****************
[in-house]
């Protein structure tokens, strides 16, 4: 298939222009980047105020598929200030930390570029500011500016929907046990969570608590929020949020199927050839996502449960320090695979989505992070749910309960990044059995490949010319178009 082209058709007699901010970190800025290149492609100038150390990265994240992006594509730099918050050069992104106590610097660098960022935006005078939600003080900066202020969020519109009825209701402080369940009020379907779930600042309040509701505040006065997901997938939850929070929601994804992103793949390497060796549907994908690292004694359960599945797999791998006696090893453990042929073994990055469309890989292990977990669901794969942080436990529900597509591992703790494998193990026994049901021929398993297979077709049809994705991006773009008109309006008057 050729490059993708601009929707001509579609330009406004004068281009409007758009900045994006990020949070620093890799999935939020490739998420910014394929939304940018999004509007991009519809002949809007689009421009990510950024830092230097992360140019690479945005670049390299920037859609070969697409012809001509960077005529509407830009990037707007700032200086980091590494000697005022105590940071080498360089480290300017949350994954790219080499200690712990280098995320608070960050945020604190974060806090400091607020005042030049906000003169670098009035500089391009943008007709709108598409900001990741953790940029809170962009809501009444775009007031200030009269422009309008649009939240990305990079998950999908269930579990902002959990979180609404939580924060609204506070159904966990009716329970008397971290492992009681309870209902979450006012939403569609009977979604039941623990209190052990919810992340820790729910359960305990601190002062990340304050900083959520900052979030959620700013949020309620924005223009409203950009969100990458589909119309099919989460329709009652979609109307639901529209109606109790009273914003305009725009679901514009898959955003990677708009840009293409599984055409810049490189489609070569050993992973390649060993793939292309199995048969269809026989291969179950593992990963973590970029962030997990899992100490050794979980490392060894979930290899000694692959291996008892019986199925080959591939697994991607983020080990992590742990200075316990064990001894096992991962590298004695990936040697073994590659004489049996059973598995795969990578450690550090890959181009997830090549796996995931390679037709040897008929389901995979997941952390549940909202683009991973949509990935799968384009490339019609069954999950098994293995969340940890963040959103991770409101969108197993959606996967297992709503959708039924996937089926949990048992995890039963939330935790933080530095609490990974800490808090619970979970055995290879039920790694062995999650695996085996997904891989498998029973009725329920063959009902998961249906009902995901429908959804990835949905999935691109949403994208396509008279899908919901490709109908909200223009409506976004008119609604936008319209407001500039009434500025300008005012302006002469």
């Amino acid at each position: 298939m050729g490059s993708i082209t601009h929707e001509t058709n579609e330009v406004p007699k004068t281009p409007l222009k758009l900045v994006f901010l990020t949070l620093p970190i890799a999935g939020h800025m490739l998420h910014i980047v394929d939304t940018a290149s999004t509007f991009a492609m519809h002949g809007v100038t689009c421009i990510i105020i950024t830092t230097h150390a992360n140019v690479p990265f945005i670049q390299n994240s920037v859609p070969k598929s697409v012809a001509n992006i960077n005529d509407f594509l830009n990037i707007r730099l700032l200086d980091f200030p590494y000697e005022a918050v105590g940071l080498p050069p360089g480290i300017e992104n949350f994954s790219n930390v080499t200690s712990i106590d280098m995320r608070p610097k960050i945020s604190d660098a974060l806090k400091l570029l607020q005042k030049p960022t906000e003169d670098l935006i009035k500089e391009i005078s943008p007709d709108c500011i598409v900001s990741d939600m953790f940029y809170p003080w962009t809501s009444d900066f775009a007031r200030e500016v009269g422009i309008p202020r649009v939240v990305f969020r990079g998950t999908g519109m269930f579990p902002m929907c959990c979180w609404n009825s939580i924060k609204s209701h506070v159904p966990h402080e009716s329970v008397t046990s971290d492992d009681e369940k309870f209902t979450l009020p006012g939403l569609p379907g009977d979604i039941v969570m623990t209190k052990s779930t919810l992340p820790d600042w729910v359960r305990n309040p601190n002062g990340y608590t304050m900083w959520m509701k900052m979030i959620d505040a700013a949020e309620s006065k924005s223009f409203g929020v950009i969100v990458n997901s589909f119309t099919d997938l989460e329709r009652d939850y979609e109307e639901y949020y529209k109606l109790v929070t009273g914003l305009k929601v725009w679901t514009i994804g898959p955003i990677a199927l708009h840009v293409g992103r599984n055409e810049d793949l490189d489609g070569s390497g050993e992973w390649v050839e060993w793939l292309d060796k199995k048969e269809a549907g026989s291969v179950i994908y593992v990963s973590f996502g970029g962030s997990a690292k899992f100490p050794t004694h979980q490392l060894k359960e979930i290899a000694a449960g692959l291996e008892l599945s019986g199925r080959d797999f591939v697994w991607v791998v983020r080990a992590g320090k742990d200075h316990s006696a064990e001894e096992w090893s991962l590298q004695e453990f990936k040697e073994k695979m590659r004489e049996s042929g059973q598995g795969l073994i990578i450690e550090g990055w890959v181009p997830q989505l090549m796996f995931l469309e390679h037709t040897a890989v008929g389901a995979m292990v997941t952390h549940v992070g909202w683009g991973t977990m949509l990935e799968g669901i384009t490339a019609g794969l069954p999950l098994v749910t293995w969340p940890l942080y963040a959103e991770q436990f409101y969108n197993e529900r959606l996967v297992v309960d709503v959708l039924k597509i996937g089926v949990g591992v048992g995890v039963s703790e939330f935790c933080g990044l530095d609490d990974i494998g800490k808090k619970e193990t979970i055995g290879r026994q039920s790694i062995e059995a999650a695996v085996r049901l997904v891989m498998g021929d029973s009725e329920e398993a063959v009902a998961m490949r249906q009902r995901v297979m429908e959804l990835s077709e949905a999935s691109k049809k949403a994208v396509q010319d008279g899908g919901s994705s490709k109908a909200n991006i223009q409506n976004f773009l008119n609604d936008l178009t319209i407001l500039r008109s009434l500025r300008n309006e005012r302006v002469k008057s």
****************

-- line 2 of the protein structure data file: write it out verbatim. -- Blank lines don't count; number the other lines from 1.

């Protein structure tokens, strides 16, 4: 298939222009980047105020598929200030930390570029500011500016929907046990969570608590929020949020199927050839996502449960320090695979989505992070749910309960990044059995490949010319178009 082209058709007699901010970190800025290149492609100038150390990265994240992006594509730099918050050069992104106590610097660098960022935006005078939600003080900066202020969020519109009825209701402080369940009020379907779930600042309040509701505040006065997901997938939850929070929601994804992103793949390497060796549907994908690292004694359960599945797999791998006696090893453990042929073994990055469309890989292990977990669901794969942080436990529900597509591992703790494998193990026994049901021929398993297979077709049809994705991006773009008109309006008057 050729490059993708601009929707001509579609330009406004004068281009409007758009900045994006990020949070620093890799999935939020490739998420910014394929939304940018999004509007991009519809002949809007689009421009990510950024830092230097992360140019690479945005670049390299920037859609070969697409012809001509960077005529509407830009990037707007700032200086980091590494000697005022105590940071080498360089480290300017949350994954790219080499200690712990280098995320608070960050945020604190974060806090400091607020005042030049906000003169670098009035500089391009943008007709709108598409900001990741953790940029809170962009809501009444775009007031200030009269422009309008649009939240990305990079998950999908269930579990902002959990979180609404939580924060609204506070159904966990009716329970008397971290492992009681309870209902979450006012939403569609009977979604039941623990209190052990919810992340820790729910359960305990601190002062990340304050900083959520900052979030959620700013949020309620924005223009409203950009969100990458589909119309099919989460329709009652979609109307639901529209109606109790009273914003305009725009679901514009898959955003990677708009840009293409599984055409810049490189489609070569050993992973390649060993793939292309199995048969269809026989291969179950593992990963973590970029962030997990899992100490050794979980490392060894979930290899000694692959291996008892019986199925080959591939697994991607983020080990992590742990200075316990064990001894096992991962590298004695990936040697073994590659004489049996059973598995795969990578450690550090890959181009997830090549796996995931390679037709040897008929389901995979997941952390549940909202683009991973949509990935799968384009490339019609069954999950098994293995969340940890963040959103991770409101969108197993959606996967297992709503959708039924996937089926949990048992995890039963939330935790933080530095609490990974800490808090619970979970055995290879039920790694062995999650695996085996997904891989498998029973009725329920063959009902998961249906009902995901429908959804990835949905999935691109949403994208396509008279899908919901490709109908909200223009409506976004008119609604936008319209407001500039009434500025300008005012302006002469």